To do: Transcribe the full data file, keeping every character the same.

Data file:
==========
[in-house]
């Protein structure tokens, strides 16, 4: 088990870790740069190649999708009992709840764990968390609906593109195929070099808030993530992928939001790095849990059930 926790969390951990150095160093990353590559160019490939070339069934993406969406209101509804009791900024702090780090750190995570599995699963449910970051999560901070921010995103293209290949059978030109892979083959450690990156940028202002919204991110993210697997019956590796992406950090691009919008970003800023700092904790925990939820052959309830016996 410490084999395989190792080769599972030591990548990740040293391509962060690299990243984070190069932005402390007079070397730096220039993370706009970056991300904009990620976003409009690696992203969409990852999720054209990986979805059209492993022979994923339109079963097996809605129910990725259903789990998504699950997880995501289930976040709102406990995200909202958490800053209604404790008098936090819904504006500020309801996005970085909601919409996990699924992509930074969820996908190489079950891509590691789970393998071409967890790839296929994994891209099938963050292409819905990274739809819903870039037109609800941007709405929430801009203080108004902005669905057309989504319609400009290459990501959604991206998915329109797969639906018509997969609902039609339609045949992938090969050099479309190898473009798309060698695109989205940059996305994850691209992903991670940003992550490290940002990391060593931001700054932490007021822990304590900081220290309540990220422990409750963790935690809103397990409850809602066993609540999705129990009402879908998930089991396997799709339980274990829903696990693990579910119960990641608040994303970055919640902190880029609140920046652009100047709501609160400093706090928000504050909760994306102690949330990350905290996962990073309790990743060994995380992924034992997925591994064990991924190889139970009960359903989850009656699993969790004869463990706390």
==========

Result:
[in-house]
């Protein structure tokens, strides 16, 4: 088990870790740069190649999708009992709840764990968390609906593109195929070099808030993530992928939001790095849990059930 926790969390951990150095160093990353590559160019490939070339069934993406969406209101509804009791900024702090780090750190995570599995699963449910970051999560901070921010995103293209290949059978030109892979083959450690990156940028202002919204991110993210697997019956590796992406950090691009919008970003800023700092904790925990939820052959309830016996 410490084999395989190792080769599972030591990548990740040293391509962060690299990243984070190069932005402390007079070397730096220039993370706009970056991300904009990620976003409009690696992203969409990852999720054209990986979805059209492993022979994923339109079963097996809605129910990725259903789990998504699950997880995501289930976040709102406990995200909202958490800053209604404790008098936090819904504006500020309801996005970085909601919409996990699924992509930074969820996908190489079950891509590691789970393998071409967890790839296929994994891209099938963050292409819905990274739809819903870039037109609800941007709405929430801009203080108004902005669905057309989504319609400009290459990501959604991206998915329109797969639906018509997969609902039609339609045949992938090969050099479309190898473009798309060698695109989205940059996305994850691209992903991670940003992550490290940002990391060593931001700054932490007021822990304590900081220290309540990220422990409750963790935690809103397990409850809602066993609540999705129990009402879908998930089991396997799709339980274990829903696990693990579910119960990641608040994303970055919640902190880029609140920046652009100047709501609160400093706090928000504050909760994306102690949330990350905290996962990073309790990743060994995380992924034992997925591994064990991924190889139970009960359903989850009656699993969790004869463990706390």